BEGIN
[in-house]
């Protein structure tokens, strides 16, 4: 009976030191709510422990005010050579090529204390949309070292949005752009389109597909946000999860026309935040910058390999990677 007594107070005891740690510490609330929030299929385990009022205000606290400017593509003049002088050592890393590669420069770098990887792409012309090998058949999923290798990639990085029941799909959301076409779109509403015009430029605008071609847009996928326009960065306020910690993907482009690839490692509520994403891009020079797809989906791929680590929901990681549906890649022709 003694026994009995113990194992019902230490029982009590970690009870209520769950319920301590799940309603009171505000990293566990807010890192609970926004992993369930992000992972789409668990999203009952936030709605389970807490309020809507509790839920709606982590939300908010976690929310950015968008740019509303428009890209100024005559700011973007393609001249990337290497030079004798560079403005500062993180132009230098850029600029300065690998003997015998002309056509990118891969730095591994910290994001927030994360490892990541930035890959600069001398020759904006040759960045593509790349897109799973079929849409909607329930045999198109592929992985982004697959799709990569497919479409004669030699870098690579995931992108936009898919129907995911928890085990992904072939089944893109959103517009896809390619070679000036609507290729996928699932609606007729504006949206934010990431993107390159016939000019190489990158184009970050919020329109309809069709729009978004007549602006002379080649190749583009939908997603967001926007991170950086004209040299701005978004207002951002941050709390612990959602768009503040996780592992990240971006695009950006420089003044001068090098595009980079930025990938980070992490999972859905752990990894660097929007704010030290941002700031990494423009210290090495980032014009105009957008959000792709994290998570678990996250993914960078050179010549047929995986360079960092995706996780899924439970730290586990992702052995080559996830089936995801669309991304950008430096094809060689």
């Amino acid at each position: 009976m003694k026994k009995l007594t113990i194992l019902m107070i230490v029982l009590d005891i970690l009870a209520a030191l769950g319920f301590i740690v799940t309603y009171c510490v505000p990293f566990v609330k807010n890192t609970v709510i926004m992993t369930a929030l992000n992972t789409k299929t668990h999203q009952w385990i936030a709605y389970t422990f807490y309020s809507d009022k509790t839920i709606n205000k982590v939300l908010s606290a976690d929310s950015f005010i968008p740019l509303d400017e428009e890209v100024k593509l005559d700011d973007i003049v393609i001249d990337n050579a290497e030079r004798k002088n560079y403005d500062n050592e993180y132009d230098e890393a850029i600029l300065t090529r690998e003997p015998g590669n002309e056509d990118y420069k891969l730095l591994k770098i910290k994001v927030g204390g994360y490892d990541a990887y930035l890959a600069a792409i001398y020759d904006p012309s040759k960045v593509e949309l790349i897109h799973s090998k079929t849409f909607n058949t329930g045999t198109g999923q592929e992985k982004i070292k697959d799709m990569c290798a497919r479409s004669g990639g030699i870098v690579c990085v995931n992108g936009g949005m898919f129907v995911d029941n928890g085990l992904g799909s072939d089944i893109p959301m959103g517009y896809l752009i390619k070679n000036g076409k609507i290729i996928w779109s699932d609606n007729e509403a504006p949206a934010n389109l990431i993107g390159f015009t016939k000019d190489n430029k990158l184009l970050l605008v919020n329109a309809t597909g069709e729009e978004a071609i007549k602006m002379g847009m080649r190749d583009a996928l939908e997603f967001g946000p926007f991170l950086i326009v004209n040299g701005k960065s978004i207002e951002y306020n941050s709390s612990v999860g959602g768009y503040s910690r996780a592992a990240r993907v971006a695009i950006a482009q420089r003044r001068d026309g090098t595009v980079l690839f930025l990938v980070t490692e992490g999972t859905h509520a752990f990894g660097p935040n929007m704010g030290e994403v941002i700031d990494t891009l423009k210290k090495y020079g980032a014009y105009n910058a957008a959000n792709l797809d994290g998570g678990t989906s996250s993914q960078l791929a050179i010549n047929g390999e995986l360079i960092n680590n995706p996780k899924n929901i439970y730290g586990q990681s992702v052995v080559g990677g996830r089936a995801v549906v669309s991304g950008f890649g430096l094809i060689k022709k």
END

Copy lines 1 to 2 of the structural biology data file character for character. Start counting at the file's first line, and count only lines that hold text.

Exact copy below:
[in-house]
């Protein structure tokens, strides 16, 4: 009976030191709510422990005010050579090529204390949309070292949005752009389109597909946000999860026309935040910058390999990677 007594107070005891740690510490609330929030299929385990009022205000606290400017593509003049002088050592890393590669420069770098990887792409012309090998058949999923290798990639990085029941799909959301076409779109509403015009430029605008071609847009996928326009960065306020910690993907482009690839490692509520994403891009020079797809989906791929680590929901990681549906890649022709 003694026994009995113990194992019902230490029982009590970690009870209520769950319920301590799940309603009171505000990293566990807010890192609970926004992993369930992000992972789409668990999203009952936030709605389970807490309020809507509790839920709606982590939300908010976690929310950015968008740019509303428009890209100024005559700011973007393609001249990337290497030079004798560079403005500062993180132009230098850029600029300065690998003997015998002309056509990118891969730095591994910290994001927030994360490892990541930035890959600069001398020759904006040759960045593509790349897109799973079929849409909607329930045999198109592929992985982004697959799709990569497919479409004669030699870098690579995931992108936009898919129907995911928890085990992904072939089944893109959103517009896809390619070679000036609507290729996928699932609606007729504006949206934010990431993107390159016939000019190489990158184009970050919020329109309809069709729009978004007549602006002379080649190749583009939908997603967001926007991170950086004209040299701005978004207002951002941050709390612990959602768009503040996780592992990240971006695009950006420089003044001068090098595009980079930025990938980070992490999972859905752990990894660097929007704010030290941002700031990494423009210290090495980032014009105009957008959000792709994290998570678990996250993914960078050179010549047929995986360079960092995706996780899924439970730290586990992702052995080559996830089936995801669309991304950008430096094809060689």